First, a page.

Suzanne Lenglen, Tennis' First Enigmatic Superstar

October 28, 2021

Long before Serena Williams, Martina Navratilova, or Chris Evert, a Frenchwoman named Suzanne Lenglen took the world of women’s tennis by storm.

Lenglen thrilled crowds with many never seen before moves. (getty)

Not only did Lenglen dominate her fellow competitors to the tune of 241 titles and a career-winning percentage of 98, but she revolutionized the sport. From the way she played, the way she dressed, and how she comported herself, no one had ever seen a tennis player like Lenglen. Taking sips of Cognac during matches and refusing to bow to British royalty, no tennis player ever, man or woman, blazed a trail quite like Lenglen.

The Arrival Of Lenglen

Lenglen changed tennis for better and for always.

Usually, when a rookie enters the fray of sports, there’s a steep learning curve. Not so for Lenglen. At the precocious age of 20, she defeated Dorothea Lambert Chambers, a titan of sport, in the Wimbledon final of 1919. The performance shocked the crowd of 8,000, including King George V and Queen Mary. She also ruffled more than a few feathers along the way.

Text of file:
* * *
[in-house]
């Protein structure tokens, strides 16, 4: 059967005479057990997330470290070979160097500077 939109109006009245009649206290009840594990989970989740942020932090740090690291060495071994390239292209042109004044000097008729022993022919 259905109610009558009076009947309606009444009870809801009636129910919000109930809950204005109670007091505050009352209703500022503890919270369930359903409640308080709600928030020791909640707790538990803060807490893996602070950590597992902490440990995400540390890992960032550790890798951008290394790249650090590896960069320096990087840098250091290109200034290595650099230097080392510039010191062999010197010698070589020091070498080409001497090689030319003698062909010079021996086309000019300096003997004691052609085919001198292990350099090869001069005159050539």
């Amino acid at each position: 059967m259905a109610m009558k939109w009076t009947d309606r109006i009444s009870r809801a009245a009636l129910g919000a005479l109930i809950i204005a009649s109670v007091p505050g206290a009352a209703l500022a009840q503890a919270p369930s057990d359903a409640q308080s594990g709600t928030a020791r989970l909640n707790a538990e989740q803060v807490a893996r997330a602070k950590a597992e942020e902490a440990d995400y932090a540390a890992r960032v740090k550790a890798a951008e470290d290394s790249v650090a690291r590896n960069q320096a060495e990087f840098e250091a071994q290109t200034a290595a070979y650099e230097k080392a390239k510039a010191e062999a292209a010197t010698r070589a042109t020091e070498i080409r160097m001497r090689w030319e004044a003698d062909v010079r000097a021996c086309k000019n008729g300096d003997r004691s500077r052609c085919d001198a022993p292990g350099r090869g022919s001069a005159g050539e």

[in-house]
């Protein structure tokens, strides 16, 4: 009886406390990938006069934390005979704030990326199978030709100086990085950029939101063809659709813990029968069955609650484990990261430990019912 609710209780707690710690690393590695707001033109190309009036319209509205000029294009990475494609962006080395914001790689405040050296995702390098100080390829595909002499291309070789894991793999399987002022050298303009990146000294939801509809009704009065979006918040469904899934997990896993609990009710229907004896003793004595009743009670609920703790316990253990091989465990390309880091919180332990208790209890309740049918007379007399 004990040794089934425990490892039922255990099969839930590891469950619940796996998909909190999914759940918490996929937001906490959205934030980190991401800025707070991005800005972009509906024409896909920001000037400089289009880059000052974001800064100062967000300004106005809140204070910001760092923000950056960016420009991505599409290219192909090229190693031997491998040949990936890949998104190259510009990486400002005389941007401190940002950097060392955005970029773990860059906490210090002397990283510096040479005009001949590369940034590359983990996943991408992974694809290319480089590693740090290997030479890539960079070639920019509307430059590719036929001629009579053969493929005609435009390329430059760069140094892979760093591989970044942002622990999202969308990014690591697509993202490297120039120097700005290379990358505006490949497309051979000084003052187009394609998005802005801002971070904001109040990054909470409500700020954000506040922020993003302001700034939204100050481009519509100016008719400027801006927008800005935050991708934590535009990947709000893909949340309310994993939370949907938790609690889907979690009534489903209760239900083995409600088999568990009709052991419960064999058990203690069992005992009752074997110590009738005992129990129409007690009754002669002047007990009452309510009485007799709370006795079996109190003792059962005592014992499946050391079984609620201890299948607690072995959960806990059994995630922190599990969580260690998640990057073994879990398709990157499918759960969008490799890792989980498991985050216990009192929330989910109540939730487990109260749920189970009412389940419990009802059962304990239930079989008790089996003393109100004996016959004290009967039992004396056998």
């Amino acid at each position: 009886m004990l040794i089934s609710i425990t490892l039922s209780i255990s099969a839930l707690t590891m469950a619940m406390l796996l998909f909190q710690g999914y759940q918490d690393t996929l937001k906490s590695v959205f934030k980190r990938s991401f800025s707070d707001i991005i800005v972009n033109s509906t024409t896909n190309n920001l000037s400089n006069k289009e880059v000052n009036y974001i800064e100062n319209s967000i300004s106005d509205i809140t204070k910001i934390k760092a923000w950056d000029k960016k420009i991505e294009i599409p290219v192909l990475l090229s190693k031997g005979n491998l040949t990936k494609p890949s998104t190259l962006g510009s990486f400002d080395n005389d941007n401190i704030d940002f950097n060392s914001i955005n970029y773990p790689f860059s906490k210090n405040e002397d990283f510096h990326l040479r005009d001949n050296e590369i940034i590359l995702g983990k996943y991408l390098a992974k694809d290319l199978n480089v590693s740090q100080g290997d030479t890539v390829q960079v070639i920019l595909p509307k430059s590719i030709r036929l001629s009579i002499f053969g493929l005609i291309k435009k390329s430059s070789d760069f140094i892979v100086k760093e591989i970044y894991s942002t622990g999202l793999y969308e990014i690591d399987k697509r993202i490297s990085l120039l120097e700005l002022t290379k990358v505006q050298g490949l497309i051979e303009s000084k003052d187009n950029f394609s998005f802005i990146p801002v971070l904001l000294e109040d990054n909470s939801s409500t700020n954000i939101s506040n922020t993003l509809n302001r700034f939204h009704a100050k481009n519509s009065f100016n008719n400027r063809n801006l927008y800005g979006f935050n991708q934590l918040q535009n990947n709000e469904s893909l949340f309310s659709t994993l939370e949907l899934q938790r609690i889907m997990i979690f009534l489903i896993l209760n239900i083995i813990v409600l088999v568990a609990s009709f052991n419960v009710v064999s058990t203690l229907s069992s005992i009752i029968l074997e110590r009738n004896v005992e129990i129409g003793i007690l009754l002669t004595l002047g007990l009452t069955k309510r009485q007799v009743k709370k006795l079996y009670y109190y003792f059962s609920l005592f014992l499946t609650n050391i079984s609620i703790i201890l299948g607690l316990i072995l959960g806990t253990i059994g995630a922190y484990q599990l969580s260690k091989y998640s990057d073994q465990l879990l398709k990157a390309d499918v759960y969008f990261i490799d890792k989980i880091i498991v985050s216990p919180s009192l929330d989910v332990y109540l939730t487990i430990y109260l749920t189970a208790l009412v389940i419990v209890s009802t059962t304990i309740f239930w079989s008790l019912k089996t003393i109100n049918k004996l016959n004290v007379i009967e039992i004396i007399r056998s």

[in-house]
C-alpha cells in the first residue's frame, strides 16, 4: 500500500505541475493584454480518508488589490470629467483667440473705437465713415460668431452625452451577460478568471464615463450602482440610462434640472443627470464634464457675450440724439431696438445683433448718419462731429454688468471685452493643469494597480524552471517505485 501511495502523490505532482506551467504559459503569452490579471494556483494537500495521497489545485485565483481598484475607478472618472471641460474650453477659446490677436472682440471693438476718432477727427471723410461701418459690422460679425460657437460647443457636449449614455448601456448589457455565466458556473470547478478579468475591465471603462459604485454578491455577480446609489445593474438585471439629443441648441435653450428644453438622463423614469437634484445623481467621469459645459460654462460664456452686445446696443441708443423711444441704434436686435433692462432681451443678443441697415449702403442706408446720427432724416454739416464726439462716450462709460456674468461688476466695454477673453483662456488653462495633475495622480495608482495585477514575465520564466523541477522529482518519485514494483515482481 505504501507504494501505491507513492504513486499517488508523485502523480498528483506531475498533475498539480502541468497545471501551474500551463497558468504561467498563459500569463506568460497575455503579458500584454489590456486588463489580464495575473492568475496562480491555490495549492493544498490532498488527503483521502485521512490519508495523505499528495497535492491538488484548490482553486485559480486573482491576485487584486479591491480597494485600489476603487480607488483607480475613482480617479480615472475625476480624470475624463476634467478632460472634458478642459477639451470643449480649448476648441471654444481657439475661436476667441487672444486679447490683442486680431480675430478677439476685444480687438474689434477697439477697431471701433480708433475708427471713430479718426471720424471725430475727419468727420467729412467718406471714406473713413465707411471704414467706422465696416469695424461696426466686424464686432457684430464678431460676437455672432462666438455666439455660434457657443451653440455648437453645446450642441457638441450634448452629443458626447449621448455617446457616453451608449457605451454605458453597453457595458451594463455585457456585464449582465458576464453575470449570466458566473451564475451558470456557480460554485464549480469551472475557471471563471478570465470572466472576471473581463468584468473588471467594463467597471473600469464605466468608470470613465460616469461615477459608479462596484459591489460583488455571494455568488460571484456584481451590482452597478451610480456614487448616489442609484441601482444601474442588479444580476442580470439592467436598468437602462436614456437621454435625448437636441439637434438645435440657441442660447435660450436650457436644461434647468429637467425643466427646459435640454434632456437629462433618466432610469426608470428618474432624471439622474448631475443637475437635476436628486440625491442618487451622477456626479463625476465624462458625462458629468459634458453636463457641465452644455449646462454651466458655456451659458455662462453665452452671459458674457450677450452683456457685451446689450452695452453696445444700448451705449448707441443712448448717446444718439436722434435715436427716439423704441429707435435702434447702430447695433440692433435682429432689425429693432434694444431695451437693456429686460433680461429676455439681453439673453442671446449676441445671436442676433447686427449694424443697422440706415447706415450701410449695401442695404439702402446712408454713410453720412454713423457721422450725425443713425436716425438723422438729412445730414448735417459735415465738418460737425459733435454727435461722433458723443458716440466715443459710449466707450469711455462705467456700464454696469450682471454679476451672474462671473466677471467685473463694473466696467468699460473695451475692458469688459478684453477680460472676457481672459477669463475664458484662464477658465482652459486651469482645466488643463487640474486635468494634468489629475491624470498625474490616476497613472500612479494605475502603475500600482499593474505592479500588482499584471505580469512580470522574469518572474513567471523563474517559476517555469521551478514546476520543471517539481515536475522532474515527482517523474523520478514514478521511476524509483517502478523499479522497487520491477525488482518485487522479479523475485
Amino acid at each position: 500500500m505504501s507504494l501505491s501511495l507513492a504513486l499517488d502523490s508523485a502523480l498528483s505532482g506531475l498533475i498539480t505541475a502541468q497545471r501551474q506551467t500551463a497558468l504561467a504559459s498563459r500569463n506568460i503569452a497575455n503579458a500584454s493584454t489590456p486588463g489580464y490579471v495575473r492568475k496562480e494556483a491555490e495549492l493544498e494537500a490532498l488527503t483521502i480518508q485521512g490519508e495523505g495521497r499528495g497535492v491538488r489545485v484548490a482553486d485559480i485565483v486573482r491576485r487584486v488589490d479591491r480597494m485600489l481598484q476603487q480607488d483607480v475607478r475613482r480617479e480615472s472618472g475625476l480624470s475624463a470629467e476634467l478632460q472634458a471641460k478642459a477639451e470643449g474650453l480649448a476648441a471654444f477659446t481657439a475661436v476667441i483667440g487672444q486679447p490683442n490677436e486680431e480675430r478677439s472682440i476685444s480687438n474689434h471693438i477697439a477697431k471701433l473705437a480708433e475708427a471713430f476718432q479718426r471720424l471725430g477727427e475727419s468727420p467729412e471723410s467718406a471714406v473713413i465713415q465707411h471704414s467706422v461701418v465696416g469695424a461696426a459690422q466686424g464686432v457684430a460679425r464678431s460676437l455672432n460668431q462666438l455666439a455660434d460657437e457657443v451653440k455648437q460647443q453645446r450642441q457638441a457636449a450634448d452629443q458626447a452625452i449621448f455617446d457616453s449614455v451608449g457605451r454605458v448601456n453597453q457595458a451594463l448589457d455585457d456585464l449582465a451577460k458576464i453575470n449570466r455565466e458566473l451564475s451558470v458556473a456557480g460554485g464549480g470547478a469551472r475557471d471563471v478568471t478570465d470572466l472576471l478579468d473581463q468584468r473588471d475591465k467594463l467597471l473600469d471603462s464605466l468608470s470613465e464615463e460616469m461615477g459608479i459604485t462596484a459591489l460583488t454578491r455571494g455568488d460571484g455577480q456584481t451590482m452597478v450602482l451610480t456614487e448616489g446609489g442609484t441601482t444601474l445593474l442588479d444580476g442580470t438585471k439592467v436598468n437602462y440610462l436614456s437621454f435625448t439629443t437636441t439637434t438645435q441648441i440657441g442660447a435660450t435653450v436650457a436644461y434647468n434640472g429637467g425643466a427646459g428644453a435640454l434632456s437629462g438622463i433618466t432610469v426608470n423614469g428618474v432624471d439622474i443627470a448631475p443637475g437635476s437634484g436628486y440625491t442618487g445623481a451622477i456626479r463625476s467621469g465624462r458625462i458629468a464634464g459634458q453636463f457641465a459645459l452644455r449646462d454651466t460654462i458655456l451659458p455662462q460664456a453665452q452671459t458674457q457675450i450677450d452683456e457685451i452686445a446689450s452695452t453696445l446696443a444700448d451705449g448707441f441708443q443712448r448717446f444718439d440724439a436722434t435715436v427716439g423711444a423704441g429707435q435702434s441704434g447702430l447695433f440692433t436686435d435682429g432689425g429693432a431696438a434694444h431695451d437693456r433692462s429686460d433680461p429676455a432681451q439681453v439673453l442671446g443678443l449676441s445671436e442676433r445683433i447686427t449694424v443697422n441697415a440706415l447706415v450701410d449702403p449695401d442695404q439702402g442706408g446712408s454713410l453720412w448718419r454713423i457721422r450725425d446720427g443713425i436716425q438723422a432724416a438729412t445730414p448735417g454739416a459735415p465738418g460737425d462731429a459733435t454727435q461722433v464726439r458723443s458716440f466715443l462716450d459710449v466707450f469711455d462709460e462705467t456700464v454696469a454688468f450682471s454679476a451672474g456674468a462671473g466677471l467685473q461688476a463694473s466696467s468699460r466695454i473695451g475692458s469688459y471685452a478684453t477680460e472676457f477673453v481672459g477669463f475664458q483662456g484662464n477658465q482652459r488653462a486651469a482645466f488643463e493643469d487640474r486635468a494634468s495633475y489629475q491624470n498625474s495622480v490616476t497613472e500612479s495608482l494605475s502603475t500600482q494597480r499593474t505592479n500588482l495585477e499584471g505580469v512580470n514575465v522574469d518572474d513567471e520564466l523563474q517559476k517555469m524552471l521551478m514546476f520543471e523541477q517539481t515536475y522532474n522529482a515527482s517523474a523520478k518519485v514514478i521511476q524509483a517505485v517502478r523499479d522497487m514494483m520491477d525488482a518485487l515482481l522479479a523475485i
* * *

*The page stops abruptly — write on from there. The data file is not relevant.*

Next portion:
Sporting a one-piece cotton dress that scandalously revealed her forearms and ended above her calves, Lenglen announced her presence to the tennis world. During the stunning upset of Chambers, Suzanne took a swig of what was later to be revealed as cognac. Sitting courtside her father also tapped his umbrella “secretly”, coaching her during the match, a brazen sidestepping of the rules. Nevertheless, her 10-8, 4-6, 9-7 victory made her a hero in France.